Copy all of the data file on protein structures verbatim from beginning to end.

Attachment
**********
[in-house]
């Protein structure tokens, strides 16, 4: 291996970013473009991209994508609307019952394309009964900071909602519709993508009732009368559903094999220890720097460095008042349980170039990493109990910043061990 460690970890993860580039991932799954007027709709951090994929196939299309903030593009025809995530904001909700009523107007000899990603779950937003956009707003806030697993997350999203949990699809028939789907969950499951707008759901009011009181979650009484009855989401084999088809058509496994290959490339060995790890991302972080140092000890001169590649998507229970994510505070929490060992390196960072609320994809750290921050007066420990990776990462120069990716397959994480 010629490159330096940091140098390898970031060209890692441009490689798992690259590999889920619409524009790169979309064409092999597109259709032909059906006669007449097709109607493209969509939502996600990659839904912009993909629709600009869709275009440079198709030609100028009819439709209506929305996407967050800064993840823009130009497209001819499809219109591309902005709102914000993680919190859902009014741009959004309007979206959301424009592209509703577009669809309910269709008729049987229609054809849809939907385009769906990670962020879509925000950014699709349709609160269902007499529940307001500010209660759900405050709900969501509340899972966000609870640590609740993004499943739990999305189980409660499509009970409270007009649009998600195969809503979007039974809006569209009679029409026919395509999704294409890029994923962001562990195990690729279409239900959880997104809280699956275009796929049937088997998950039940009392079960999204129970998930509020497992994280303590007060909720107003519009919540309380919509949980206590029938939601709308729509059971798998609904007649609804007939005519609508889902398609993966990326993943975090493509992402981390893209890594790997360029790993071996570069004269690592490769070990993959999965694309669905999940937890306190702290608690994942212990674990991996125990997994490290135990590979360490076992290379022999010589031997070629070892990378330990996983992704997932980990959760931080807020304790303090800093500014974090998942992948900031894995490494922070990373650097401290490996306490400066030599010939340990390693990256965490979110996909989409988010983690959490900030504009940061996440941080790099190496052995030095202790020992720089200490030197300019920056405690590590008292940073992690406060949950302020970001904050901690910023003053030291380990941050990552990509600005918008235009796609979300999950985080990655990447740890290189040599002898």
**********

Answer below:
[in-house]
């Protein structure tokens, strides 16, 4: 291996970013473009991209994508609307019952394309009964900071909602519709993508009732009368559903094999220890720097460095008042349980170039990493109990910043061990 460690970890993860580039991932799954007027709709951090994929196939299309903030593009025809995530904001909700009523107007000899990603779950937003956009707003806030697993997350999203949990699809028939789907969950499951707008759901009011009181979650009484009855989401084999088809058509496994290959490339060995790890991302972080140092000890001169590649998507229970994510505070929490060992390196960072609320994809750290921050007066420990990776990462120069990716397959994480 010629490159330096940091140098390898970031060209890692441009490689798992690259590999889920619409524009790169979309064409092999597109259709032909059906006669007449097709109607493209969509939502996600990659839904912009993909629709600009869709275009440079198709030609100028009819439709209506929305996407967050800064993840823009130009497209001819499809219109591309902005709102914000993680919190859902009014741009959004309007979206959301424009592209509703577009669809309910269709008729049987229609054809849809939907385009769906990670962020879509925000950014699709349709609160269902007499529940307001500010209660759900405050709900969501509340899972966000609870640590609740993004499943739990999305189980409660499509009970409270007009649009998600195969809503979007039974809006569209009679029409026919395509999704294409890029994923962001562990195990690729279409239900959880997104809280699956275009796929049937088997998950039940009392079960999204129970998930509020497992994280303590007060909720107003519009919540309380919509949980206590029938939601709308729509059971798998609904007649609804007939005519609508889902398609993966990326993943975090493509992402981390893209890594790997360029790993071996570069004269690592490769070990993959999965694309669905999940937890306190702290608690994942212990674990991996125990997994490290135990590979360490076992290379022999010589031997070629070892990378330990996983992704997932980990959760931080807020304790303090800093500014974090998942992948900031894995490494922070990373650097401290490996306490400066030599010939340990390693990256965490979110996909989409988010983690959490900030504009940061996440941080790099190496052995030095202790020992720089200490030197300019920056405690590590008292940073992690406060949950302020970001904050901690910023003053030291380990941050990552990509600005918008235009796609979300999950985080990655990447740890290189040599002898």